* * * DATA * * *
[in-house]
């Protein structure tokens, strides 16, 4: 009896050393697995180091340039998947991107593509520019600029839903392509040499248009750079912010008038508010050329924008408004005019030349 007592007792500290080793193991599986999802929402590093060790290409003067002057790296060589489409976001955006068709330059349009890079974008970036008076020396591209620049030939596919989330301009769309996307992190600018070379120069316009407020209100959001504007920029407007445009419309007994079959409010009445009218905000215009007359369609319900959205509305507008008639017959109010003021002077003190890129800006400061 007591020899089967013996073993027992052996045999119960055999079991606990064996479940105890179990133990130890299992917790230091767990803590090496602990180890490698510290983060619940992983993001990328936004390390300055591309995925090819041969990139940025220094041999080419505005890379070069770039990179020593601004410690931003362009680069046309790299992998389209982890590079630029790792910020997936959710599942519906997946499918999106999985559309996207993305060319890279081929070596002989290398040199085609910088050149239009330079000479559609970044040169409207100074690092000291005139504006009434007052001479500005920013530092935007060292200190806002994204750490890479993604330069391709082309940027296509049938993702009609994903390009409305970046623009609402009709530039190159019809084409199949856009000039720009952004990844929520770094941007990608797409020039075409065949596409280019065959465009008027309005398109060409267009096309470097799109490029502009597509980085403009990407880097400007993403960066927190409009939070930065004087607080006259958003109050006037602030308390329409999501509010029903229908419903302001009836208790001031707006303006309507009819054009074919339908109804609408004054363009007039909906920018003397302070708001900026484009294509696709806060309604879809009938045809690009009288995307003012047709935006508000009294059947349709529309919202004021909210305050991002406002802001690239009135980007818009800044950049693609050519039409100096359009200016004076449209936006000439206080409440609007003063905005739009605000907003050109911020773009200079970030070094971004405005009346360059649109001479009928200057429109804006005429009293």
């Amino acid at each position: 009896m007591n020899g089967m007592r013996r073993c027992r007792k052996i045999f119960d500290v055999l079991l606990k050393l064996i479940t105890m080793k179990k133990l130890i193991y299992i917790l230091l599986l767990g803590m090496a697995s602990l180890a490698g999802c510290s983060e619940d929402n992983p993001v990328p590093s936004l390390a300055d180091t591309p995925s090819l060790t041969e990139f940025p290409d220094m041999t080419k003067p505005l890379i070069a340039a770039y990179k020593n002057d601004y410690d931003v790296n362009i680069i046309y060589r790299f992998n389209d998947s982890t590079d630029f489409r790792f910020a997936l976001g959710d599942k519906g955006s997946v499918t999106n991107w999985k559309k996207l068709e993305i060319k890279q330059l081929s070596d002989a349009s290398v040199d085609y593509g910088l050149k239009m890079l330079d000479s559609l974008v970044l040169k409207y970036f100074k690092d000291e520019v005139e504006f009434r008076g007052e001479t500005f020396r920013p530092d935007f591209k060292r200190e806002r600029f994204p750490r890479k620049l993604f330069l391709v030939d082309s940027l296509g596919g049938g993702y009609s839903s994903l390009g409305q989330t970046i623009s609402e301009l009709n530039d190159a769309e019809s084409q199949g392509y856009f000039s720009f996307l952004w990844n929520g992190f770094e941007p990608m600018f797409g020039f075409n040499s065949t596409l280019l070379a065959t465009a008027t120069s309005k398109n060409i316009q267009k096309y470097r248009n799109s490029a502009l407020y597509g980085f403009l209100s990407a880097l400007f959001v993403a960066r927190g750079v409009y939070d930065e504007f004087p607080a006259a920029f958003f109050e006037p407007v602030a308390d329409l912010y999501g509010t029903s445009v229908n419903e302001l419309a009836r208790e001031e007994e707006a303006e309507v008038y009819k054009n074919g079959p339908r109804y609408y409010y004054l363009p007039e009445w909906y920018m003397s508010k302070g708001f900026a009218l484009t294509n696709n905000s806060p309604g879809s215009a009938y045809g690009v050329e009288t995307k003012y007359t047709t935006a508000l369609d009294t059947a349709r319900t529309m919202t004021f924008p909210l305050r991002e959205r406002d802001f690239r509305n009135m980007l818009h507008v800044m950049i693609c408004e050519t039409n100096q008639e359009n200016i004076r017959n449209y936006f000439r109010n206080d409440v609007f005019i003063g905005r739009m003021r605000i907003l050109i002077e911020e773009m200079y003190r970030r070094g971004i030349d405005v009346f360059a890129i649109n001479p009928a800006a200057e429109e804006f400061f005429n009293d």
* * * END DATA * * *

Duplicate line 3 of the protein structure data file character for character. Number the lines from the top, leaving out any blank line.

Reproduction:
């Amino acid at each position: 009896m007591n020899g089967m007592r013996r073993c027992r007792k052996i045999f119960d500290v055999l079991l606990k050393l064996i479940t105890m080793k179990k133990l130890i193991y299992i917790l230091l599986l767990g803590m090496a697995s602990l180890a490698g999802c510290s983060e619940d929402n992983p993001v990328p590093s936004l390390a300055d180091t591309p995925s090819l060790t041969e990139f940025p290409d220094m041999t080419k003067p505005l890379i070069a340039a770039y990179k020593n002057d601004y410690d931003v790296n362009i680069i046309y060589r790299f992998n389209d998947s982890t590079d630029f489409r790792f910020a997936l976001g959710d599942k519906g955006s997946v499918t999106n991107w999985k559309k996207l068709e993305i060319k890279q330059l081929s070596d002989a349009s290398v040199d085609y593509g910088l050149k239009m890079l330079d000479s559609l974008v970044l040169k409207y970036f100074k690092d000291e520019v005139e504006f009434r008076g007052e001479t500005f020396r920013p530092d935007f591209k060292r200190e806002r600029f994204p750490r890479k620049l993604f330069l391709v030939d082309s940027l296509g596919g049938g993702y009609s839903s994903l390009g409305q989330t970046i623009s609402e301009l009709n530039d190159a769309e019809s084409q199949g392509y856009f000039s720009f996307l952004w990844n929520g992190f770094e941007p990608m600018f797409g020039f075409n040499s065949t596409l280019l070379a065959t465009a008027t120069s309005k398109n060409i316009q267009k096309y470097r248009n799109s490029a502009l407020y597509g980085f403009l209100s990407a880097l400007f959001v993403a960066r927190g750079v409009y939070d930065e504007f004087p607080a006259a920029f958003f109050e006037p407007v602030a308390d329409l912010y999501g509010t029903s445009v229908n419903e302001l419309a009836r208790e001031e007994e707006a303006e309507v008038y009819k054009n074919g079959p339908r109804y609408y409010y004054l363009p007039e009445w909906y920018m003397s508010k302070g708001f900026a009218l484009t294509n696709n905000s806060p309604g879809s215009a009938y045809g690009v050329e009288t995307k003012y007359t047709t935006a508000l369609d009294t059947a349709r319900t529309m919202t004021f924008p909210l305050r991002e959205r406002d802001f690239r509305n009135m980007l818009h507008v800044m950049i693609c408004e050519t039409n100096q008639e359009n200016i004076r017959n449209y936006f000439r109010n206080d409440v609007f005019i003063g905005r739009m003021r605000i907003l050109i002077e911020e773009m200079y003190r970030r070094g971004i030349d405005v009346f360059a890129i649109n001479p009928a800006a200057e429109e804006f400061f005429n009293d």